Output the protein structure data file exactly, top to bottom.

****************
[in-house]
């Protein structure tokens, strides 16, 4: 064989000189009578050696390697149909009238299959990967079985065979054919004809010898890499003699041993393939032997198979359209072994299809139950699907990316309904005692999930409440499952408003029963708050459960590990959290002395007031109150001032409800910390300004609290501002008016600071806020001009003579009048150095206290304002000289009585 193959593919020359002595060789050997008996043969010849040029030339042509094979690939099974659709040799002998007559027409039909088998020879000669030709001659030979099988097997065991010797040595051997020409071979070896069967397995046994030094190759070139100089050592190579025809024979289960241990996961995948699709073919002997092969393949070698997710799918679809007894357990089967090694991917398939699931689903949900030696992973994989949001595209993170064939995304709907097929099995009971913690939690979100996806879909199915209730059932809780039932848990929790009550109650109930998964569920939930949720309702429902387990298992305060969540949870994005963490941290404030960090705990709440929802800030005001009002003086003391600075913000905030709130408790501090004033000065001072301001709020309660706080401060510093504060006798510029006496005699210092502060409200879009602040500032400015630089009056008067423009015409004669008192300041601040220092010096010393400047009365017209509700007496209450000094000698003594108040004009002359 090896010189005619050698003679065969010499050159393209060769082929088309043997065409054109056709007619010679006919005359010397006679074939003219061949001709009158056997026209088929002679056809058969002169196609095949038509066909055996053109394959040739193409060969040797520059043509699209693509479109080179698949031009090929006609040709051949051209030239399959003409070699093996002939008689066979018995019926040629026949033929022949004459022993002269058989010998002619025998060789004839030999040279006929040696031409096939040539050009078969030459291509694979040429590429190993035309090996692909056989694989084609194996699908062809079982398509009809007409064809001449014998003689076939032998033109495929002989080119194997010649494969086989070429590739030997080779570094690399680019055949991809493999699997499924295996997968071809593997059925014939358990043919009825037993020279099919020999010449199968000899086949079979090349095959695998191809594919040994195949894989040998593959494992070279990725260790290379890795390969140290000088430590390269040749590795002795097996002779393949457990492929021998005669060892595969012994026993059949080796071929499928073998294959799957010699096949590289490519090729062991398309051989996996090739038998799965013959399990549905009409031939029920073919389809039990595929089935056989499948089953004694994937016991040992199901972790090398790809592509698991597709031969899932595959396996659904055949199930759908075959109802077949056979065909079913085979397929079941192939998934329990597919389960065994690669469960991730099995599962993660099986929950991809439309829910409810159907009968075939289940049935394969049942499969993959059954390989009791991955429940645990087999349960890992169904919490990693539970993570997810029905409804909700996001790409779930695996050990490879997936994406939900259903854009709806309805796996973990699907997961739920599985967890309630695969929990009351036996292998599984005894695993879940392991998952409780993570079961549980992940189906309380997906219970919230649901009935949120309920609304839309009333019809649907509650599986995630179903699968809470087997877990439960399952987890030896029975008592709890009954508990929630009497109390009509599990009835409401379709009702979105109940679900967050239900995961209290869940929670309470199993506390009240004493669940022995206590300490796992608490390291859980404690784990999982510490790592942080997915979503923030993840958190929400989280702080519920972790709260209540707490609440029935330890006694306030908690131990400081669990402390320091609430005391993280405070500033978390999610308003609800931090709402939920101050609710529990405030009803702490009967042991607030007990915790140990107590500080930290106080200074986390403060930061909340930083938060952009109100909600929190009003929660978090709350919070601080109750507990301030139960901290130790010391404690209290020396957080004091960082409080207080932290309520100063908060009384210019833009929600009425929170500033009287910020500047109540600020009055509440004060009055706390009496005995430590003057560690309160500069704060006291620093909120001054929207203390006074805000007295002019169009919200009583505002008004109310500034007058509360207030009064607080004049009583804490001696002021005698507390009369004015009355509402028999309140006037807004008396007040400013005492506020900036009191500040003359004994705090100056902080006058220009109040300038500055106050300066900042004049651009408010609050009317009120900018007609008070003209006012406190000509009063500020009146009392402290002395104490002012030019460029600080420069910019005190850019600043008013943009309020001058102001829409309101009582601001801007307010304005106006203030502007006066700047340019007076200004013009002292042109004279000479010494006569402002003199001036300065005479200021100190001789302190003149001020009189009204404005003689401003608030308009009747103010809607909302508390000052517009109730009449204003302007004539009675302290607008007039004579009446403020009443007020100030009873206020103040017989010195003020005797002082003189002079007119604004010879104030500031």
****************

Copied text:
[in-house]
């Protein structure tokens, strides 16, 4: 064989000189009578050696390697149909009238299959990967079985065979054919004809010898890499003699041993393939032997198979359209072994299809139950699907990316309904005692999930409440499952408003029963708050459960590990959290002395007031109150001032409800910390300004609290501002008016600071806020001009003579009048150095206290304002000289009585 193959593919020359002595060789050997008996043969010849040029030339042509094979690939099974659709040799002998007559027409039909088998020879000669030709001659030979099988097997065991010797040595051997020409071979070896069967397995046994030094190759070139100089050592190579025809024979289960241990996961995948699709073919002997092969393949070698997710799918679809007894357990089967090694991917398939699931689903949900030696992973994989949001595209993170064939995304709907097929099995009971913690939690979100996806879909199915209730059932809780039932848990929790009550109650109930998964569920939930949720309702429902387990298992305060969540949870994005963490941290404030960090705990709440929802800030005001009002003086003391600075913000905030709130408790501090004033000065001072301001709020309660706080401060510093504060006798510029006496005699210092502060409200879009602040500032400015630089009056008067423009015409004669008192300041601040220092010096010393400047009365017209509700007496209450000094000698003594108040004009002359 090896010189005619050698003679065969010499050159393209060769082929088309043997065409054109056709007619010679006919005359010397006679074939003219061949001709009158056997026209088929002679056809058969002169196609095949038509066909055996053109394959040739193409060969040797520059043509699209693509479109080179698949031009090929006609040709051949051209030239399959003409070699093996002939008689066979018995019926040629026949033929022949004459022993002269058989010998002619025998060789004839030999040279006929040696031409096939040539050009078969030459291509694979040429590429190993035309090996692909056989694989084609194996699908062809079982398509009809007409064809001449014998003689076939032998033109495929002989080119194997010649494969086989070429590739030997080779570094690399680019055949991809493999699997499924295996997968071809593997059925014939358990043919009825037993020279099919020999010449199968000899086949079979090349095959695998191809594919040994195949894989040998593959494992070279990725260790290379890795390969140290000088430590390269040749590795002795097996002779393949457990492929021998005669060892595969012994026993059949080796071929499928073998294959799957010699096949590289490519090729062991398309051989996996090739038998799965013959399990549905009409031939029920073919389809039990595929089935056989499948089953004694994937016991040992199901972790090398790809592509698991597709031969899932595959396996659904055949199930759908075959109802077949056979065909079913085979397929079941192939998934329990597919389960065994690669469960991730099995599962993660099986929950991809439309829910409810159907009968075939289940049935394969049942499969993959059954390989009791991955429940645990087999349960890992169904919490990693539970993570997810029905409804909700996001790409779930695996050990490879997936994406939900259903854009709806309805796996973990699907997961739920599985967890309630695969929990009351036996292998599984005894695993879940392991998952409780993570079961549980992940189906309380997906219970919230649901009935949120309920609304839309009333019809649907509650599986995630179903699968809470087997877990439960399952987890030896029975008592709890009954508990929630009497109390009509599990009835409401379709009702979105109940679900967050239900995961209290869940929670309470199993506390009240004493669940022995206590300490796992608490390291859980404690784990999982510490790592942080997915979503923030993840958190929400989280702080519920972790709260209540707490609440029935330890006694306030908690131990400081669990402390320091609430005391993280405070500033978390999610308003609800931090709402939920101050609710529990405030009803702490009967042991607030007990915790140990107590500080930290106080200074986390403060930061909340930083938060952009109100909600929190009003929660978090709350919070601080109750507990301030139960901290130790010391404690209290020396957080004091960082409080207080932290309520100063908060009384210019833009929600009425929170500033009287910020500047109540600020009055509440004060009055706390009496005995430590003057560690309160500069704060006291620093909120001054929207203390006074805000007295002019169009919200009583505002008004109310500034007058509360207030009064607080004049009583804490001696002021005698507390009369004015009355509402028999309140006037807004008396007040400013005492506020900036009191500040003359004994705090100056902080006058220009109040300038500055106050300066900042004049651009408010609050009317009120900018007609008070003209006012406190000509009063500020009146009392402290002395104490002012030019460029600080420069910019005190850019600043008013943009309020001058102001829409309101009582601001801007307010304005106006203030502007006066700047340019007076200004013009002292042109004279000479010494006569402002003199001036300065005479200021100190001789302190003149001020009189009204404005003689401003608030308009009747103010809607909302508390000052517009109730009449204003302007004539009675302290607008007039004579009446403020009443007020100030009873206020103040017989010195003020005797002082003189002079007119604004010879104030500031």